The Personal Data Protection Bill, 2019 was introduced by the Minister of Electronics and Information Technology, Ravi Shankar Prasad, on December 11, 2019. The Bill seeks to provide for protection of personal data of individuals and many serious incidents of data breaches in the past year in which their personally identifiable data including names, addresses and bank account numbers were publicly accessible.
Over 3.94 lakh cyber-security incidents were reported in 2019, according to information tracked by the Computer Emergency Response Team-India (CERT-In) and it has also breached as much as 48 websites of central and state government. The law was necessary since, there is still no law in place to take care of consumer’s data and protect their privacy.
A data fiduciary is an entity or individual who decides the means and purpose of processing personal data. Such processing will be subject to certain purpose, collection and storage limitations. The Personal Data Protection Bill, 2019 – which will have an impact on how businesses collect data and the rights that users have over the data. Currently, the legislation is at draft stage and being examined by a 30-member team of the Joint Parliamentary Committee (JPC) which has invited comments from stakeholders by February 25.
The JPC is expected to present the bill to the Lok Sabha by last week of the Budget Session. When we compared the recommendations made in the revised bill vs the previous, we spotted multiple concerns including related to privacy and surveillance.
Surveillance fears: The Bill presented in the parliament overlooks the original draft submitted by the Justice Srikrishna-led panel in 2018 which had said that no data should be collected by the government until it was authorised by law. Personal data can be processed without consent for medical, security and natural emergencies, employment-related purposes and other reasonable purposes.
There is a very wide exemption given to government agencies for surveillance activities that require access to and processing of personal data. The exemption is two-fold, any agency can be exempted for this purpose, and these agencies can be exempted from any or all provisions of the Bill.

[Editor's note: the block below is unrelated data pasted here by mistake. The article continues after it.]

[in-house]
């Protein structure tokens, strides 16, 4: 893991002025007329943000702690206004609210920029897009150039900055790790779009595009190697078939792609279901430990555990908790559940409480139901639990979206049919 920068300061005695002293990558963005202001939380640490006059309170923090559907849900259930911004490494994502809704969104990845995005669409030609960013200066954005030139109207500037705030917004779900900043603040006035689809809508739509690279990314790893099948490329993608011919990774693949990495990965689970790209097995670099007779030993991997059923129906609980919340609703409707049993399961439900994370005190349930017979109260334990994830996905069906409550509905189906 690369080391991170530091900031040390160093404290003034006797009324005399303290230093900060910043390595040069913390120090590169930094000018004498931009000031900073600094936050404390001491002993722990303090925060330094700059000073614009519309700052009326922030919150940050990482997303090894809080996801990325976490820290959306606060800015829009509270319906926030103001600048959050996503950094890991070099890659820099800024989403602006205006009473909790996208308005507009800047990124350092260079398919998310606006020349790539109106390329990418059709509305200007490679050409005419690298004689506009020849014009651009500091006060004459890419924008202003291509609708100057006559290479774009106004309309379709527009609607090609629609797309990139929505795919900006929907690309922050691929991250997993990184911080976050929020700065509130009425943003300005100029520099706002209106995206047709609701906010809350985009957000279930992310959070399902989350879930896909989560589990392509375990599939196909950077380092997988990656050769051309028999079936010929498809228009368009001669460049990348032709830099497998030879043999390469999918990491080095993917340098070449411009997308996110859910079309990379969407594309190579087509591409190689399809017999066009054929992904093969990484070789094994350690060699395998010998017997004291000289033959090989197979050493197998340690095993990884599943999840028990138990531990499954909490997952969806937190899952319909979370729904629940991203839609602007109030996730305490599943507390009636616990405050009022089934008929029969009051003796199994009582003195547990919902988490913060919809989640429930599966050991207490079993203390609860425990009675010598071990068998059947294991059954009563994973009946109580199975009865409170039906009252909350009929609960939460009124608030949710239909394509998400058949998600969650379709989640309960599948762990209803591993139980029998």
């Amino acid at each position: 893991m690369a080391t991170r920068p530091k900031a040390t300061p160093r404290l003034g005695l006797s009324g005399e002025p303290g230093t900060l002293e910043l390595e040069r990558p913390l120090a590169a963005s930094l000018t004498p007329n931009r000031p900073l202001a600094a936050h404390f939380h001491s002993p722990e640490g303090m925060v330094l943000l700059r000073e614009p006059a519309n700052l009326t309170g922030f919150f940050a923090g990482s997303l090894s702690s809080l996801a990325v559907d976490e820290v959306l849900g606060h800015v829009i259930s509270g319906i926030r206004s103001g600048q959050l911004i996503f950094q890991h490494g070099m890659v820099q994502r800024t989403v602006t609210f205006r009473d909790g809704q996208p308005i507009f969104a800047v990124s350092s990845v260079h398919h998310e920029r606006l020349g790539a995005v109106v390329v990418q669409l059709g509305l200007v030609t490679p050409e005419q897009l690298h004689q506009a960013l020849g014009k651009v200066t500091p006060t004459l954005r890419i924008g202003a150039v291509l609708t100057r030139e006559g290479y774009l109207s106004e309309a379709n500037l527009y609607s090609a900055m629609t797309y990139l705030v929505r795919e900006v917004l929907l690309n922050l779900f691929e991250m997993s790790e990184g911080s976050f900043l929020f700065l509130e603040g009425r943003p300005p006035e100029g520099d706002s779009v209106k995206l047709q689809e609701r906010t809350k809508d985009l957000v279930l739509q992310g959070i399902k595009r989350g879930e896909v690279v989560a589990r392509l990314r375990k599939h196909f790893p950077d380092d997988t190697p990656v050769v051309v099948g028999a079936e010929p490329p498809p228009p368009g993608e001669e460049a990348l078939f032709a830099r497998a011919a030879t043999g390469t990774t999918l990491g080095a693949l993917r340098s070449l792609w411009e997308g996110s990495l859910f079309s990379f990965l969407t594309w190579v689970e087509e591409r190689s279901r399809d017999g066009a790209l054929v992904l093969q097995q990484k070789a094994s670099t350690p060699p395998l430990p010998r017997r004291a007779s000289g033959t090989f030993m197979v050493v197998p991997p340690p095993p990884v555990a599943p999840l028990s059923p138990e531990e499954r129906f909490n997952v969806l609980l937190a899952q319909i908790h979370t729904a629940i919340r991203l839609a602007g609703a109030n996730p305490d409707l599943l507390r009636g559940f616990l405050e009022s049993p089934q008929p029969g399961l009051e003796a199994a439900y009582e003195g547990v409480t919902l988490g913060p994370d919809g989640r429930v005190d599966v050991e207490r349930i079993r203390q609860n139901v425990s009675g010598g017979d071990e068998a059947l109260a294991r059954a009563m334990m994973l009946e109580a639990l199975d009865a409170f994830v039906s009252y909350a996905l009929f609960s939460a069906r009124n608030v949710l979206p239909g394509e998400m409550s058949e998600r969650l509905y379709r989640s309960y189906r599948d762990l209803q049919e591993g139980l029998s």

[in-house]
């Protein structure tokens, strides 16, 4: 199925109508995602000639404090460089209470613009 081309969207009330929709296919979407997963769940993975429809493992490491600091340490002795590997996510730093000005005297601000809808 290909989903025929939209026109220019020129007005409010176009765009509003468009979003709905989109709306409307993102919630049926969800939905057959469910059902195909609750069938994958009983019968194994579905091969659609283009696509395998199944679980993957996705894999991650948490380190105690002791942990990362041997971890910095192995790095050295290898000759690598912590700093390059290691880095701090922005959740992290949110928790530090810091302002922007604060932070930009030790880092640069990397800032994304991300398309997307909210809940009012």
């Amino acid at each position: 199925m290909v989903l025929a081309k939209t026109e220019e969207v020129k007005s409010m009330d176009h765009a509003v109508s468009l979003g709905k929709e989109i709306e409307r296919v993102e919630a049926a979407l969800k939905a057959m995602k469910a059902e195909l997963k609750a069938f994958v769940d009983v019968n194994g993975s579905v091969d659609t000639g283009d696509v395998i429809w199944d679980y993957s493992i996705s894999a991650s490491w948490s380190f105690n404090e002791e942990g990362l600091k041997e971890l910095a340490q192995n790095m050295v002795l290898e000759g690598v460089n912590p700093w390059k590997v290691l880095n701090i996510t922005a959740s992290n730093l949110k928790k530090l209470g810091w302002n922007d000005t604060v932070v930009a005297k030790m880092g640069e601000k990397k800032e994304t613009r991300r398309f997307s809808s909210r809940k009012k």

The government can also collect data of users without much restraint and use this data in opaque ways.The Bill dilutes individuals’ control over their data by allowing the government to exempt any of its agencies from any or all the provisions of the Bill.
A recent Pegasus-Whatsapp interception scandal can be taken as an example of this. Under the proposed Bill, the government could empower a security agency, such as the NSA, to undertake such an operation without contravening any laws.
No judicial member in the DPA committee, it raises concern. Since, the Data Protection Authority (DPA) team majorly comprises secretaries from the Cabinet, Department of Legal Affairs and the MeitY.
This raises a major concern about the DPA being independent of the government. “The current Bill is bereft of diversity in the composition of the Selection Committee. It will make the entire committee and appointment process very government centred. It carries the risk that the persons who are appointed as DPAs will again be people who will be predisposed towards the government’s interest. Given that the government is a large data protector, which will also be regulated by the provisions of the bill, it may raise issues of conflict of interest and institutional bias.
Impact on Companies
The Bill, if implemented in its current form, will have a three-fold impact on companies.
It will bring up a level of legal compliance which did not exist earlier for the companies. Thereby requiring companies whenever they gather data of users to place clear notices to users what data is being collected and what purpose it will put towards use.
Businesses will have to revamp their data handling practices. To be data bill compliant, companies will need to allocate budgets and prepare for compliance starting now.
In regard to the utilisation of the data by the companies, some companies can be exempted by the government. However, the expert says, the Bill also does not provide an indicative timeline for compliance.
Inclusion of non-personal data
The Bill further does not offer any explanation for the inclusion of non-personal data. As per the new Bill, the government can ask any company to give it anonymised personal or non-personal data for policy formation and better delivery of services.
In Box: This is a dangerous provision which can allow the government to come in and ask companies to turn over all data they hold, reasoning that they require it for public interest or surveillance.
Last month, Justice Srikrishna had also argued against the inclusion of the clause saying that inclusion of non-personal data in the Bill is dangerous as it needs to be covered under a separate law.
Non-personal data includes any data other than personal such as weather data, e-commerce shopping data, traffic and food delivery data, among many others.
Restrictions on cross-border data
The Bill puts restrictions on the transfer of sensitive and critical personal data, not all personal data.
“The Bill also makes things more difficult for a company as it will have to to obtain approval of the DPA for cross border transfer of data. This could prove to be detrimental to India’s vision of improving the ease of doing business,” said Prasad.
As per industry observers, who have seen the Bill, the current compliances around storage and collection restrictions will also make things a bit difficult for startups, who would like to make their business around data.
Besides, there is no provision that allows for sufficient time to implement the important changes required under the Bill.
As the Data Protection Bill, 2019 is nearing a finalized version, we now wait to see if the JPC takes a good look at the draft and addresses some of the concerns raised.